Animal-related injuries: a population-based study of a five-state region in the upper midwest: regional rural injury study II.
Erkal-S; Goodwin Gerberich-S; Ryan-AD; Renier-CM; Alexander-BH
J Saf Res 2008 Sep; 39(4):351-363
PROBLEM: While agricultural injury has been identified among the major causes of occupational injury mortality and morbidity, data have been limited pertinent to the magnitude, consequences, and potential risk factors for animal-related injuries - a major source of morbidity among agricultural operations. METHODS: Demographics, exposure, and injury data were collected for 1999 and 2001 among agricultural households in a five-state region. Causal models facilitated survey design, data analyses, and interpretation of results; directed acyclic graphs guided multivariate modeling. RESULTS: From 7,420 households (84% response of eligible), a total of 5,045 injury events were reported; 1,016 (20.1%) were animal-related. Multivariate analyses revealed increased risks for those <20 years; residents of all states compared to Minnesota; all age groups compared to 0-4 years; >0 hours worked; and prior agricultural injury history. For those 20+ years, increased risks were identified for: South Dakota residents; males; >0 hours worked; and prior agricultural injury history. For those cases <20 and 20+ years of age, 58% and 46%, respectively, resulted in lost work time on their agricultural operations (31% and 50%, one week or more). CONCLUSIONS: Animal-related injury has a major impact on the agricultural industry. Results serve as a basis for interventions and further research. IMPACT ON INDUSTRY: The impact of animal-related injuries on the agricultural industry appears significant; among age groups <20 and 20+, 85% and 82%, respectively, had some resulting restriction. For all events combined, 29% and 30%, respectively, involved restriction from one week to 3+ months; 12% and 15% involved restriction for one month or more. Among those <20 and 20+ years of age, 58% and 46%, respectively, lost work time on their own agricultural operation as a result of injuries associated with their own operation; 22% and 15% lost one week or more. Moreover, of the non-agriculture-related injuries, 31% and 50% resulted in lost work time on their own operation; 15% and 28%, respectively, lost one week or more. Restrictions such as these can affect the productivity of the operation, resulting in financial impacts, especially on small operations that have few people to manage the required tasks.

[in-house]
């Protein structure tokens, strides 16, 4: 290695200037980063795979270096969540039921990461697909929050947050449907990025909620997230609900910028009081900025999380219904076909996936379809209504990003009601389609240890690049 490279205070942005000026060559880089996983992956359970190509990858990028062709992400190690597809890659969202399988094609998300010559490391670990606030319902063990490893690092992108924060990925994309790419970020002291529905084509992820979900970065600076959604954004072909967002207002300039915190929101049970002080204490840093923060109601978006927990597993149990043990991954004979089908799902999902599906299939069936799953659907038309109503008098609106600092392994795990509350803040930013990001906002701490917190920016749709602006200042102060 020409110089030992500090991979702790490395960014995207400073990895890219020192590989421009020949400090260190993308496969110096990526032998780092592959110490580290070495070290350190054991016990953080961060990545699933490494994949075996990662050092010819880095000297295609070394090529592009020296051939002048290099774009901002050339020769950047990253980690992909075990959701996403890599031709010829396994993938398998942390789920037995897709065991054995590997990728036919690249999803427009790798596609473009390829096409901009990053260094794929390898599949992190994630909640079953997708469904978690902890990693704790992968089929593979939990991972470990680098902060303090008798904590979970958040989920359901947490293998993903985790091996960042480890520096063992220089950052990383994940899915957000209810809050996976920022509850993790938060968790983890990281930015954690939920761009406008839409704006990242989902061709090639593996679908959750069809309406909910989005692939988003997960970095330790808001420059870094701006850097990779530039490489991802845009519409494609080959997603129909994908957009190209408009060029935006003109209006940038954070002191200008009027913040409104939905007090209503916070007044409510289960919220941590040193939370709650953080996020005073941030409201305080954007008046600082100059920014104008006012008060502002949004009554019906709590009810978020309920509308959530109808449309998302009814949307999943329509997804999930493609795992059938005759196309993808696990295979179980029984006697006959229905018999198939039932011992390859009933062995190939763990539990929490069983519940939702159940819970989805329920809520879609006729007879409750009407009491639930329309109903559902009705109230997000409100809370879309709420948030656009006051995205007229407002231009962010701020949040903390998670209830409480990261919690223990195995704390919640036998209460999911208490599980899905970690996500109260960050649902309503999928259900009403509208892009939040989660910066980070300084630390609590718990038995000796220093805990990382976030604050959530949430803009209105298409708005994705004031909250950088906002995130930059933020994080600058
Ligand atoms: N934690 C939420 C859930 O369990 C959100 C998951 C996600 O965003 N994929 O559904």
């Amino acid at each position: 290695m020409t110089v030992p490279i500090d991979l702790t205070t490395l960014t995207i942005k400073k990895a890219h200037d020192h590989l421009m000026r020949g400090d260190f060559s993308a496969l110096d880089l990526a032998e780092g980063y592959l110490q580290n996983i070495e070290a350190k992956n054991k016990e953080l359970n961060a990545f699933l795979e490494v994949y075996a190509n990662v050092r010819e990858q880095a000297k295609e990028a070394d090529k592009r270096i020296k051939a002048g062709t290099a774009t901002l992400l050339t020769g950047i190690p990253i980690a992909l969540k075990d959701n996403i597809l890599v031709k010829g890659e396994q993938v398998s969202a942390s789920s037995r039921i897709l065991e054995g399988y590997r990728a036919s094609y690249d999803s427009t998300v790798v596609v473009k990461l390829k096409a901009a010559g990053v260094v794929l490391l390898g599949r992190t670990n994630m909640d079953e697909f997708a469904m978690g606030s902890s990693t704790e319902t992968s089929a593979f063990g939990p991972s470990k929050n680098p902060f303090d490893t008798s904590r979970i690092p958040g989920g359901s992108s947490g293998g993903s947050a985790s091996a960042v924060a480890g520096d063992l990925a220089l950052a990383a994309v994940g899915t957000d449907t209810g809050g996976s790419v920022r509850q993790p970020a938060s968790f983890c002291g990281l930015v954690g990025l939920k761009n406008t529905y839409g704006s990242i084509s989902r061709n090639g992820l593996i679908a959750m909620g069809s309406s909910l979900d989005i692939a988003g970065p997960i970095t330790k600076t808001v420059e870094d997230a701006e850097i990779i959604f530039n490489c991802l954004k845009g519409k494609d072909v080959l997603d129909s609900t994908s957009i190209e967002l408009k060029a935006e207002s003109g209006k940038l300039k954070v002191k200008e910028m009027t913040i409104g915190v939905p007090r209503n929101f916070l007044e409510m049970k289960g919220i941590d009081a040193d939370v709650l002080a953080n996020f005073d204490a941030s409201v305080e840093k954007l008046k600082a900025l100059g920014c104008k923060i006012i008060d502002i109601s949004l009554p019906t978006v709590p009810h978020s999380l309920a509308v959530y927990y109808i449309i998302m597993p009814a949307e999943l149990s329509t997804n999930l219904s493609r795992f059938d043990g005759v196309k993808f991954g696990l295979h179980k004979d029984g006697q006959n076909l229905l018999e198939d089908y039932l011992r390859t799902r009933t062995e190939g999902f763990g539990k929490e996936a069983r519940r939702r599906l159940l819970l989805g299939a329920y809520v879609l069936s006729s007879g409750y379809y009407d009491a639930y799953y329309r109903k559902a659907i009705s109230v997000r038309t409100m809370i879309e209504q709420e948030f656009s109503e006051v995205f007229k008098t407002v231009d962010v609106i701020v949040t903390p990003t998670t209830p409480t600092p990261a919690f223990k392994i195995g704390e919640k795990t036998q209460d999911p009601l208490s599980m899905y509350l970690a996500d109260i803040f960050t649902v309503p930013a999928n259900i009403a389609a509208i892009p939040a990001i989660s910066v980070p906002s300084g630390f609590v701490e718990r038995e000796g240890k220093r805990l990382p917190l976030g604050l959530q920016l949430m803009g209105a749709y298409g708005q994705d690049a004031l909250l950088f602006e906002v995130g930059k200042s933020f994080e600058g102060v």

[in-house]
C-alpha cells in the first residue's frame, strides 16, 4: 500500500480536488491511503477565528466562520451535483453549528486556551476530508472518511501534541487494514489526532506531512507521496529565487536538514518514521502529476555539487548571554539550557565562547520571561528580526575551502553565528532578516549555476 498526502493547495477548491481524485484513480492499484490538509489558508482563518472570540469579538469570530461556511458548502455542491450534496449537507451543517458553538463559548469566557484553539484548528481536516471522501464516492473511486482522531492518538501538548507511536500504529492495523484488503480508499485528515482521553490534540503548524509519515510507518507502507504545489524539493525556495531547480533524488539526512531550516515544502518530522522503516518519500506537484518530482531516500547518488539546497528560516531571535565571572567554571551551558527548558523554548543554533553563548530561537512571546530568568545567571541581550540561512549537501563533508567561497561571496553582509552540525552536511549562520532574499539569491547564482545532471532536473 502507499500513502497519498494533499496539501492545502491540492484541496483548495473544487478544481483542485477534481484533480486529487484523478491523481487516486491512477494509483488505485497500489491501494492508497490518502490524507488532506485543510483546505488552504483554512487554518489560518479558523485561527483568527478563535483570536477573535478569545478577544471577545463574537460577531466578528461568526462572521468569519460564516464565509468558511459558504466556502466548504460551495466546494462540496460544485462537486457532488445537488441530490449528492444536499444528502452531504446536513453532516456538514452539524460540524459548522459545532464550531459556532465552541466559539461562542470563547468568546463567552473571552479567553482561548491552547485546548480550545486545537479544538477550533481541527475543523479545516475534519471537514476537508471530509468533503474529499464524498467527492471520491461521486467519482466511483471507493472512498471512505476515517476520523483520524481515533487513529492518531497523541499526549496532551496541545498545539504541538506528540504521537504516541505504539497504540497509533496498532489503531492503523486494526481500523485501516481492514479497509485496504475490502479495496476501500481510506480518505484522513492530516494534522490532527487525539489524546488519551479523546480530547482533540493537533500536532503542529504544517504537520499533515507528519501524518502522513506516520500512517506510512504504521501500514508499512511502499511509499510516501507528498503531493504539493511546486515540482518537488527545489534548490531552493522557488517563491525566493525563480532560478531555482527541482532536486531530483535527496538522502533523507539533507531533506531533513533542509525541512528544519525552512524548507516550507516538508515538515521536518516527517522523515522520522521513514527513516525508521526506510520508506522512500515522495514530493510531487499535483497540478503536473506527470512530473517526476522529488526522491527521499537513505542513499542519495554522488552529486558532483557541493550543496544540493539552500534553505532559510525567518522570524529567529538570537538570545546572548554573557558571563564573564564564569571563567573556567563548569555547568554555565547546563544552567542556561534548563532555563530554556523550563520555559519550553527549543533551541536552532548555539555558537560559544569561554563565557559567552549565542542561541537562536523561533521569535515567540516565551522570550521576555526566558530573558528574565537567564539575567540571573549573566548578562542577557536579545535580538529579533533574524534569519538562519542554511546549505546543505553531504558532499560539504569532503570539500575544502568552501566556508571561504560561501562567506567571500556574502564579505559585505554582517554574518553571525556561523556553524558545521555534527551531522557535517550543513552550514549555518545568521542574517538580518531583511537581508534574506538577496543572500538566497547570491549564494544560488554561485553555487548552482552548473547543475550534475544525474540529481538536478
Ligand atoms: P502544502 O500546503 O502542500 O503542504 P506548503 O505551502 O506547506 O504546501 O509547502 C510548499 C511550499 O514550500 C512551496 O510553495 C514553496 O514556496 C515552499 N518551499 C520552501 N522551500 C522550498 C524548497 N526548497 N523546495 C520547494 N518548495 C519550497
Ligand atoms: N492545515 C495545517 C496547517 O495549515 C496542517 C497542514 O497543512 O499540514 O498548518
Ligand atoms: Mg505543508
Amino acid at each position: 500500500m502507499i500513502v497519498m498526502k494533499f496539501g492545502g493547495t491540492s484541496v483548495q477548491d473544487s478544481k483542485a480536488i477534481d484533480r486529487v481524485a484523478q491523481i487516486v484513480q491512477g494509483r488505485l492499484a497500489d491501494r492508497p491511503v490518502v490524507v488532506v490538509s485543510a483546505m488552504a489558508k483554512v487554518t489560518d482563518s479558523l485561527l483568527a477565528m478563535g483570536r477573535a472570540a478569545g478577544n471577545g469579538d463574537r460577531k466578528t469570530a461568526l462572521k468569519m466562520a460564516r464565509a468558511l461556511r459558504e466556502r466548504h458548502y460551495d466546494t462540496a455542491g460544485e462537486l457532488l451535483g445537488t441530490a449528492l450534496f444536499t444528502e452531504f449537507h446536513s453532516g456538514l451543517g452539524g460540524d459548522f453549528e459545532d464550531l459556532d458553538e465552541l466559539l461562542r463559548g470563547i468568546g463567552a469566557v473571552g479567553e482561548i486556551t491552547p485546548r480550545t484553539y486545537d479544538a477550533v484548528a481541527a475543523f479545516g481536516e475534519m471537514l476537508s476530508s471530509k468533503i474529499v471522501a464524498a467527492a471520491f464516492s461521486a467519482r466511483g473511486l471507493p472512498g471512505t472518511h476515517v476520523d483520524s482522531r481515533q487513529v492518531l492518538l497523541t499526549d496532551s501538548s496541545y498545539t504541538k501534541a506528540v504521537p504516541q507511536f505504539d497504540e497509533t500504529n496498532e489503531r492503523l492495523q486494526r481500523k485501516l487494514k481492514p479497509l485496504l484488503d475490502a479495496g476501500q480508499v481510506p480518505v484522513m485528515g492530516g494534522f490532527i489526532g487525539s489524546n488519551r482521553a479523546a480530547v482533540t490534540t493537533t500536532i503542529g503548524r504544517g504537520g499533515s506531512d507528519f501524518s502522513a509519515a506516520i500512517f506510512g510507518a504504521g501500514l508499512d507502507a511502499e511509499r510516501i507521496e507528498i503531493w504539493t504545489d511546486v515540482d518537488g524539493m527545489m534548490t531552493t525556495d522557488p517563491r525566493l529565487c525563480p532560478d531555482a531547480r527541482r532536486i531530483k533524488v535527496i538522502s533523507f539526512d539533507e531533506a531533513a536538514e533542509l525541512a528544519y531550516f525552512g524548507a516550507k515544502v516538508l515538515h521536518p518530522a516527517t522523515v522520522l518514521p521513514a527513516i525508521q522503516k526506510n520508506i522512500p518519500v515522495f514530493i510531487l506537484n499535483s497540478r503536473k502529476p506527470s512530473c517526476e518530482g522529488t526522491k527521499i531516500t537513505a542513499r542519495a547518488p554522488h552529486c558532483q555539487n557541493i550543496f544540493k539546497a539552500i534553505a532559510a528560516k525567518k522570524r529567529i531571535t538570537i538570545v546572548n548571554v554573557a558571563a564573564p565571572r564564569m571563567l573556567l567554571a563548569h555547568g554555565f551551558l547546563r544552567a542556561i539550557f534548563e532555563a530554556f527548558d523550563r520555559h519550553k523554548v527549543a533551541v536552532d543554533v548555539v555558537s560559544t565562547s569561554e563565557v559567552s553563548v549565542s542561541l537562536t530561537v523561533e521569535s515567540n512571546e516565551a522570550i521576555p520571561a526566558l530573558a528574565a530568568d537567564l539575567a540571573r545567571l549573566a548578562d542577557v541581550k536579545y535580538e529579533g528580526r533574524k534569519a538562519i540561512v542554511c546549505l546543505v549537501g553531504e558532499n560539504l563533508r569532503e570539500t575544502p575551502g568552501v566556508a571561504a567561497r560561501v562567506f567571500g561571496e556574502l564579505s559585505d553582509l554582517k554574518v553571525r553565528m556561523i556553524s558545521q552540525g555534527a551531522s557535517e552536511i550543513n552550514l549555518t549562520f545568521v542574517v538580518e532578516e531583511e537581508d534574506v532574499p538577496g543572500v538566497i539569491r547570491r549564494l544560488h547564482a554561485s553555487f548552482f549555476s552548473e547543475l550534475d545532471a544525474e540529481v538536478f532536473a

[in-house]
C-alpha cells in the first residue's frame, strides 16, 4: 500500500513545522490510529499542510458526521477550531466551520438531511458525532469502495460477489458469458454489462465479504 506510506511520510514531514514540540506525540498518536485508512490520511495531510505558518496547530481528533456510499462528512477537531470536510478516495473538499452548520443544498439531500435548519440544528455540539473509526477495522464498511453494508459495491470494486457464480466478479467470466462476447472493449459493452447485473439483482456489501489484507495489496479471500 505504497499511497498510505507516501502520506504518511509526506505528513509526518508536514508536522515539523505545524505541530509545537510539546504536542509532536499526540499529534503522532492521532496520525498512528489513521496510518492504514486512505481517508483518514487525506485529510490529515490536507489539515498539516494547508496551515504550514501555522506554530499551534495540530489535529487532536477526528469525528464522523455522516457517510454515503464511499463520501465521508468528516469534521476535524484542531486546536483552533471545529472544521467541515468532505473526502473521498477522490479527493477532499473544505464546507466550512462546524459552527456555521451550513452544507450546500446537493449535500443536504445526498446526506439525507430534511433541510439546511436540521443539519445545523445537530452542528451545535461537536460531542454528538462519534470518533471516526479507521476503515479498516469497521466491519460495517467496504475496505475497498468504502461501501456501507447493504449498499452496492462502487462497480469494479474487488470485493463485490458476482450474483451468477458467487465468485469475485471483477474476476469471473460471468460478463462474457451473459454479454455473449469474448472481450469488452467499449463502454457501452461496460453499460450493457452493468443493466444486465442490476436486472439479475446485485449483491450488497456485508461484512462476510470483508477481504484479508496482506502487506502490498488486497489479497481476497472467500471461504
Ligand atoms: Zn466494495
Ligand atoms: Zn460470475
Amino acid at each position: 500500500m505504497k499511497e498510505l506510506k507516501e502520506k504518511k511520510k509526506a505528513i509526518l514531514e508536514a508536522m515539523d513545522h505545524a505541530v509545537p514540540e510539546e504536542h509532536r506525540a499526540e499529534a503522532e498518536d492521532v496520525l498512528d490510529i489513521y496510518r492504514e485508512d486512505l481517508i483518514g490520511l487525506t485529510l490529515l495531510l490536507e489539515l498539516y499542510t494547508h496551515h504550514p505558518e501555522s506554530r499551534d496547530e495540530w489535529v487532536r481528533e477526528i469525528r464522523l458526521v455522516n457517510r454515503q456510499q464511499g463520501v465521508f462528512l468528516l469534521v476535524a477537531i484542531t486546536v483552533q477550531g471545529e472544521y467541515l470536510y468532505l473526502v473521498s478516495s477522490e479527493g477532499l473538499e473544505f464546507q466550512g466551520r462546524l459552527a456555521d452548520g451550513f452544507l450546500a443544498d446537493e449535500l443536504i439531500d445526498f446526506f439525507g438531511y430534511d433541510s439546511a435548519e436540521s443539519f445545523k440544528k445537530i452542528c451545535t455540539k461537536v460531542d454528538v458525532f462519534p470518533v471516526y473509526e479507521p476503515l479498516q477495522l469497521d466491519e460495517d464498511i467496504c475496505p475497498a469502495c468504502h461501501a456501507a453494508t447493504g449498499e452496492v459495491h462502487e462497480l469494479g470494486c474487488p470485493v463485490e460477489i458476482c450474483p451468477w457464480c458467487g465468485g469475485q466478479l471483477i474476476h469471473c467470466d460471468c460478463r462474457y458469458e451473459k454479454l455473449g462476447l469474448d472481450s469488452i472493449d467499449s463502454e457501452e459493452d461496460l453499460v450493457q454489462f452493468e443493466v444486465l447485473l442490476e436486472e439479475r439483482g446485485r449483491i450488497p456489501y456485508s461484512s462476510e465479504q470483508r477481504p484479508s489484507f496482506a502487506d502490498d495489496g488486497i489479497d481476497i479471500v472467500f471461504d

Agricultural-processes; Agricultural-workers; Agriculture; Families; Farmers; Animal-husbandry; Animal-husbandry-workers; Injuries; Injury-prevention; Hazards; Risk-analysis; Epidemiology; Surveillance-programs; Safety-measures; Work-operations; Work-performance; Work-practices; Demographic-characteristics; Morbidity-rates; Mortality-rates; Age-factors; Age-groups; Lost-work-days;
Author Keywords: Injury; Animal-related injury; Agricultural operation; Agricultural injuries; Epidemiology of injuries
Susan G. Gerberich PhD, Regional Injury Prevention Research Center, Division of Environmental Health Sciences, School of Public Health, University of Minnesota, Mayo Mail Code 807, 420 Delaware St. SE, Minneapolis, MN 55455
Work Environment and Workforce: Special Populations
Journal of Safety Research
University of Minnesota, Minneapolis, Minnesota